Eva Peron, Cervical Cancer and the Pap Smear

Eva and Juan Peron, October 1951 (Image from Wikipedia)
Fat Doctor writes that she can never think of Argentina without thinking of the music from Evita, the musical that was inspired by the life of Eva Peron.

When I think of Argentina, I too, think of Eva Peron. But there’s no musical accompaniment. Just sorrow.

Because I can never think about Eva Peron without thinking about cervical cancer, Pap smears and HPV. And the tragedy that was Eva’s death, and the deaths of so many women from cervical cancer.

Eva died from cervical cancer in 1952 at the young age of 33 years. Although George Papanicolaou invented the Pap smear in 1942, this life-saving test was not widely used in Argentina until the 1960’s. Thus, Eva’s cancer was at an advanced stage when it was diagnosed after she began having vaginal hemorrhage.  She received radiation treatment to control the bleeding, probably right around the time of that photo up there, and then a radical hysterectomy in November 1951. Despite treatment, the cancer progressed rapidly and she succumbed to it just 8 months later.

Don’t be surprised if you did not know that Eva had cervical cancer

She herself never knew. Her diagnosis was kept from her at her family’s request, and the public never told, even after her death. The subterfuge was so extensive that when they brought in an oncologic surgeon from Memorial Sloan Kettering to perform a radical hysterectomy, he never met his famous patient until she was asleep under anesthesia, and Eva never knew that her surgeon was anyone other than her own doctor.  It’s an amazing story of paternalism and politics.

Eva’s husband, dictator Juan Peron, also lost his first wife to cervical cancer at 28 years.

Did Peron carry a particularly aggressive strain of HPV, the virus that we now know causes cervical cancer, and unknowingly transmit the infection to both his wives?  Or did Evita contract HPV elsewhere, having been sexually active with multiple partners from the young age of 15?  We will never know for sure.

What we do know today is that Evita’s death due to cervical cancer would likely never have happened if she had had a Pap smear. This simple test, in which cells from the cervix are collected with a brush and examined microscopically for abnormalities, can detect precancerous changes up to 10 years before cervical cancer develops. Ten years during which developing lesions can be treated before they become cancerous.

This week is the 125th anniversary of the birthday of George Papanicolaou, the inventor of the Pap smear.

Happy Birthday, George. If there is a heaven, you are surely in it. And thank you for your wonderful Pap smear – one of the most effective cancer screening tests ever created

If only Evita had had one.


For more reading about Evita see –

For more information about cervical cancer, pap smears and HPV see these sites –


11 Responses to Eva Peron, Cervical Cancer and the Pap Smear

  1. Wow, great post, TBTAM. I never realized that Peron had cancer.

    It’s important to remind us regular folks how important some screening stuff is, especially when pre-cancerous cells can be removed and cancer actually be prevented. Or in other cases, I gather cancer can be treated early, which helps a lot?

    Thanks 🙂 timely reminder!

  2. Great post! As much as I don’t enjoy getting PAP smears, I truly appreciate their importance. Glad they can catch so much so early.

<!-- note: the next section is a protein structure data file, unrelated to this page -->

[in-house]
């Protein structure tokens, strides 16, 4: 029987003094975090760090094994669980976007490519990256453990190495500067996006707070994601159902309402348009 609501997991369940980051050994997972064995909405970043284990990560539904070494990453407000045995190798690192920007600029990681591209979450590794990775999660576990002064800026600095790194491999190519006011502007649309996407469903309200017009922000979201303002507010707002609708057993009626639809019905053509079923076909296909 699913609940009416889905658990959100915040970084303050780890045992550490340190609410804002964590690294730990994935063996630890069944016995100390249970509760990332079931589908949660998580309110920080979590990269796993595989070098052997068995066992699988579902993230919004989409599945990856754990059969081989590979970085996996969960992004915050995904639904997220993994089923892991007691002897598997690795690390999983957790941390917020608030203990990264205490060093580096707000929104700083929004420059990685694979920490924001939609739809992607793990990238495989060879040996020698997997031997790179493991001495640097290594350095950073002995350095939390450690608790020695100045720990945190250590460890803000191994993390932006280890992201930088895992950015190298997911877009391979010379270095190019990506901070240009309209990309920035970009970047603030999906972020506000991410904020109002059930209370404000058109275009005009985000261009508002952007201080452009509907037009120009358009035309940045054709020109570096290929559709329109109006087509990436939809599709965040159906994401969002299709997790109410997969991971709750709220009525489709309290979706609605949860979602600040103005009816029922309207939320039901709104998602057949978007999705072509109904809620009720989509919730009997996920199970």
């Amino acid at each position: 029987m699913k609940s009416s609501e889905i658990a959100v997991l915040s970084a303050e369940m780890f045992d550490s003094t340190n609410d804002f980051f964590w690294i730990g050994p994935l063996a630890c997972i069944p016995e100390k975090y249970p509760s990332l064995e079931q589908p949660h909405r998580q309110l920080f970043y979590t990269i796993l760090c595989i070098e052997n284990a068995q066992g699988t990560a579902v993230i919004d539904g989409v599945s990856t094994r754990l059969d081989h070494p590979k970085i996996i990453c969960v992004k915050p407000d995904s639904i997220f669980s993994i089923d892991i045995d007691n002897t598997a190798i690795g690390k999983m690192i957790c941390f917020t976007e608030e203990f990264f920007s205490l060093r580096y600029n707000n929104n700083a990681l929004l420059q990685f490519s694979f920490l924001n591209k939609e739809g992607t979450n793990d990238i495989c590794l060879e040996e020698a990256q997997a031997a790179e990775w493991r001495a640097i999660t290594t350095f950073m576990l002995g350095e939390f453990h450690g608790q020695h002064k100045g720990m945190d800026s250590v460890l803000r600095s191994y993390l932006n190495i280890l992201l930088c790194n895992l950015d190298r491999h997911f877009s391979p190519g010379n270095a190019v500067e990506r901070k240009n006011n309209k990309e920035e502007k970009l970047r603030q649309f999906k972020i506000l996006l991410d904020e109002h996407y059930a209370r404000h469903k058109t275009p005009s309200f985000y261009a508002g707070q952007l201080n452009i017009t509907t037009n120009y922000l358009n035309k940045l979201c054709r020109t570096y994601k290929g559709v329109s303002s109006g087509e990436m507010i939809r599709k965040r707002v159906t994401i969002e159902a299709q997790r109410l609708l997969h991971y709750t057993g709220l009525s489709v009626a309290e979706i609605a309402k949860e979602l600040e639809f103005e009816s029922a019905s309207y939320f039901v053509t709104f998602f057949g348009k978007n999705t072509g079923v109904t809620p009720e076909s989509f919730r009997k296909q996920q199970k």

3. Who knew? Great post and a wonderful way to educate people about the importance of early screening. Thanks!

  4. What a great post! I, too, had no idea she had cervical cancer. Between the Pap smear and the HPV vaccine, it’s amazing how many young women’s lives are being saved every day. Women who will grow up to achieve great things.

  5. That’s interesting. I definitely think it was Juan!

    I read a book about her and they showed an X-ray of her, maybe from an autopsy or something. It showed a tumor near what I thought was her breast so I’d always assumed she’d had breast cancer.

    I don’t believe the book went into too much detail about her illness, or maybe I was less aware of what the surgery for breast cancer would have been.

    Anyway, thanks for an informative post.

  6. We had a case study presented on cervical cancer that our course director told us was based on a celebrity. It was Evita!

  7. I am a Stage 3B Cervical Cancer Survivor. I a blog in an effort to raise Cervical Cancer Awareness http://www.cancerlost.blogspot.com. I was 28 when I was diagnosed with advanced Cervical Cancer and my story is a long, painful & inspiring one. Cervical Cancer is not talked about but it touches the lives of every single woman out there. We need to start talking about this cancer because it is not rare and it does kill.


  8. This post definitely brings the awareness amongst people that these kind of diseases must be taken care of in the initial stages of the development.

  9. I stumbled upon your blog after googling "cervical cancer blogs." I'm a cervical cancer survivor and I have a non-profit organization that raises awareness for cervical cancer. I'm always looking to connect with survivors, patients and medical professionals – anyone touched by cervical cancer – so I'm glad I came across your blog.

  10. The real story is how her medical info was kept from her even as she was dying. Even worse, she was lobotomized shortly before her death without her consent.

    How such a sexist, barbaric system could exist in the 20th century is beyond me. There’s a special place in Hell for these men.

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